Hail Mary: The Madonna Chapel hosts Annual Mass in honor of Assumption of the Blessed Mother

PETER SILAS PASQUA ppasqua@postsouth.com
The Madonna Chapel, the smallest church in the world, hosts its Annual Mass on Thursday morning in celebration of the Assumption of the Blessed Mother. The church was built in 1903. 
POST SOUTH PHOTO/Peter Silas Pasqua

BAYOU GOULA – The Madonna Chapel, the smallest church in the world, hosted its Annual Mass Aug. 15 at 9 a.m. in celebration of the Assumption of the Blessed Mother.

It marked the first Mass since the passing of one of the church's long-time caretakers, A.J. Roppolo, in February.

"The first year is kind of hard," said widow Mitzie Roppolo. "He was really devoted. I get a lot of help every year. Now, I moved away and live Port Allen, so that kind of makes it a little hard on me but I can't do enough for the Blessed Mother."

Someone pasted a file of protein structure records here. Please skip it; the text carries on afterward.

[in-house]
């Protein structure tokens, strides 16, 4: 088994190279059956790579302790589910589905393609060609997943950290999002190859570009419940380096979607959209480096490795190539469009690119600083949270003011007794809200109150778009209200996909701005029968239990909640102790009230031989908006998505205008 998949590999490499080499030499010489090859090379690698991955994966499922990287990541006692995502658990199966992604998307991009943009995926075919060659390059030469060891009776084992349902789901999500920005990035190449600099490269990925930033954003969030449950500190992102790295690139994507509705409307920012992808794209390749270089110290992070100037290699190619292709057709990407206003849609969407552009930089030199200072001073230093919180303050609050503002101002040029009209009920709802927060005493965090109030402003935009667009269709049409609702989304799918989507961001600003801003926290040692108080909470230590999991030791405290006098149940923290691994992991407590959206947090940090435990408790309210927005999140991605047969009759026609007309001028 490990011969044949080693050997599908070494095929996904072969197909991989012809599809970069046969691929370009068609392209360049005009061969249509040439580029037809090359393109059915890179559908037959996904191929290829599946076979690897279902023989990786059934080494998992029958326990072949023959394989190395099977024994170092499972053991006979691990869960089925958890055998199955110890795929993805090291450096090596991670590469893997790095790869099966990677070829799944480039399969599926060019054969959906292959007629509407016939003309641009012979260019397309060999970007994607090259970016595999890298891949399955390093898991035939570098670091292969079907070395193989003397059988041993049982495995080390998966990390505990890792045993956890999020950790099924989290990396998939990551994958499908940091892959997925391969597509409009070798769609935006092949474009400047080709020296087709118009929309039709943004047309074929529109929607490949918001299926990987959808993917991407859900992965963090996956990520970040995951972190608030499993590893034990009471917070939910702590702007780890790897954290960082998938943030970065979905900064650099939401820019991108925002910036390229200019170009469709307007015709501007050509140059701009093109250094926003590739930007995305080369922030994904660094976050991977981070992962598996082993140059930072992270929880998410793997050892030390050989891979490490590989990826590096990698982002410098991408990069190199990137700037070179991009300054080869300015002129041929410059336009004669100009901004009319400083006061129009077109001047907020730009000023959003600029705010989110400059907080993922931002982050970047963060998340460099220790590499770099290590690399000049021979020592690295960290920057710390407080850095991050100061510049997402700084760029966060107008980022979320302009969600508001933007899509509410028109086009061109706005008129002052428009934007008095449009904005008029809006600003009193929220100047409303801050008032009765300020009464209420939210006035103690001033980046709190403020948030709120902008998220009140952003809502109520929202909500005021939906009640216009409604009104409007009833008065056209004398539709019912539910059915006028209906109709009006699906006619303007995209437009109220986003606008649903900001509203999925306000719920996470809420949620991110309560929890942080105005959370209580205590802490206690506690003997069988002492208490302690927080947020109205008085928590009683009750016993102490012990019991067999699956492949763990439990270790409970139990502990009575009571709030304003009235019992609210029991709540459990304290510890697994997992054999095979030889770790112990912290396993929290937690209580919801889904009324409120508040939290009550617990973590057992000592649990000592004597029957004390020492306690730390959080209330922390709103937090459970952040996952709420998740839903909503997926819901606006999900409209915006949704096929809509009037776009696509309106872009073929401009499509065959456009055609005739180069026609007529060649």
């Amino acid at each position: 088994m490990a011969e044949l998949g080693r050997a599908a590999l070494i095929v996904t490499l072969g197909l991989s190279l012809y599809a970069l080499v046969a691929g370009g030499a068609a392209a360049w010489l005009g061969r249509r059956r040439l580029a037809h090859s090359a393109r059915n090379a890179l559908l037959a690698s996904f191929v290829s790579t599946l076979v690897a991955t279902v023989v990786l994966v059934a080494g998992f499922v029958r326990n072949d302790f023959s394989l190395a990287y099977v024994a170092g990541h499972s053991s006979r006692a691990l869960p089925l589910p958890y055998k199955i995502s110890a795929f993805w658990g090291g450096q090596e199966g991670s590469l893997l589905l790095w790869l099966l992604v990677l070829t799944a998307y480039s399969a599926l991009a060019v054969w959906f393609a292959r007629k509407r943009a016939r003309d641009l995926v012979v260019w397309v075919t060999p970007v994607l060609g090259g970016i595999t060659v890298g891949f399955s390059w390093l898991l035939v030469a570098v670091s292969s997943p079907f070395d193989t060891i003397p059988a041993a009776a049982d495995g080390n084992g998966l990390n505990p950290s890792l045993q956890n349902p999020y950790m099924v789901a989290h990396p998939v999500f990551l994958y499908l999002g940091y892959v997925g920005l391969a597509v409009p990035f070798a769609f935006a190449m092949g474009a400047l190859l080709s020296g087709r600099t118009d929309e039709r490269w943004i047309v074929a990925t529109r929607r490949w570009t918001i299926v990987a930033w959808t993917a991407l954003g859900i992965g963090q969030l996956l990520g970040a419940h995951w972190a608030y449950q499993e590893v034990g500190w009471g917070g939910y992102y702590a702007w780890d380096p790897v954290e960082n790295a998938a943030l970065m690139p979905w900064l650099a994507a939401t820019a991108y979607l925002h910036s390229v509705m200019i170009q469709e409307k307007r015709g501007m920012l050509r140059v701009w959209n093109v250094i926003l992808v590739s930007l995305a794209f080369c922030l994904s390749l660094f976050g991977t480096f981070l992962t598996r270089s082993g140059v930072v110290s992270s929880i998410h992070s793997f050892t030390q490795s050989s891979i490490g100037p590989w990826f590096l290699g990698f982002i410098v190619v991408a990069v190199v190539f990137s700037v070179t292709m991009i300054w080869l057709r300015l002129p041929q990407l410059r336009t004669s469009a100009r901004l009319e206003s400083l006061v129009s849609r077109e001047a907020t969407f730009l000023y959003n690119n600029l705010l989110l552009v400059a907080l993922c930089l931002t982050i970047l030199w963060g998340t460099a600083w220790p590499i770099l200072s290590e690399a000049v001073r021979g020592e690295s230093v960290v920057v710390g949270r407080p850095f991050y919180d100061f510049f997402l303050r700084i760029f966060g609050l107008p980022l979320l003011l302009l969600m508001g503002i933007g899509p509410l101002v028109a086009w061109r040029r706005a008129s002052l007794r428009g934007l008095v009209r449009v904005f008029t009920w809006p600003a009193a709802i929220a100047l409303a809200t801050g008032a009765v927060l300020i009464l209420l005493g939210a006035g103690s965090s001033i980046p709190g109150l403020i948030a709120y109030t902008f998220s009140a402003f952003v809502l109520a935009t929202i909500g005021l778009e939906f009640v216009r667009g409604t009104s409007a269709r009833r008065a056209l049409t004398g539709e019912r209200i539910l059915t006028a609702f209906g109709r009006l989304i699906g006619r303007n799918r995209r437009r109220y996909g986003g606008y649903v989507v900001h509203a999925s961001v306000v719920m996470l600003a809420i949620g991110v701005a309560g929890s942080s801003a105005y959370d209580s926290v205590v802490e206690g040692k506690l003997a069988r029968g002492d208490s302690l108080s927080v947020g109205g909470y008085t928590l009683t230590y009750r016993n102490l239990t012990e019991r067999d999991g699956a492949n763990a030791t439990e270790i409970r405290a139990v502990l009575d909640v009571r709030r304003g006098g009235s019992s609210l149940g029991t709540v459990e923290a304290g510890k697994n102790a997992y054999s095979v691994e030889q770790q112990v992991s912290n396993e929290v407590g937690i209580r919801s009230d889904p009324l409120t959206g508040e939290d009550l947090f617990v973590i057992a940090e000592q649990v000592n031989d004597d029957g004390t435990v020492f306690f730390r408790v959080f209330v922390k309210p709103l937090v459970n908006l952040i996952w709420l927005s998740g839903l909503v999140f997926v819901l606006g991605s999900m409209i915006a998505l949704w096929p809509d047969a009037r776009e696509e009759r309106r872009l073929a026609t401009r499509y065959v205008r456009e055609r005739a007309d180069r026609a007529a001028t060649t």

Roppolo said they have cared for the church for about 25 years.

"As long as we can go," Roppolo said.

A cake sale and Italian cookies by Virginia Guercio always accompanies the Mass conducted by Our Lady of Prompt Succor pastor Rev. Joey F. Angeles.

The original chapel was built with lumber donated by area residents on land donated by Anthony Gullo in 1903. The church was built as a tribute to the Blessed Mother, and is only eight feet square.

It is said that when the eldest son of Anthony Gullo, a poor, local Italian sugar farmer, became seriously ill, the father pledged a chapel to the Madonna if the boy recovered. He did recover, and he kept his promise.

Robert Ripley brought the chapel additional fame when he featured it in "Believe It or Not."

The church only has room inside during services for a Priest and two altar boys. Many people throughout the world visit the chapel and are amazed at its size.

Peter Solito recalls painting the church with his father Joseph Solito in the 1960s.

"We used 10 gallons of paint the first time we painted," Solito said. "That is how dry it was."

A steeple was later added by Charles Fontana.

The family of Anthony Gullo now reside in Rockfort, Ill.

Other caretakers of the church have been Ostino Cashio and Rita Zito.

The church is open every day.

"It is locked but there is a key in the little box outside and anybody can go in at anytime," Roppolo said.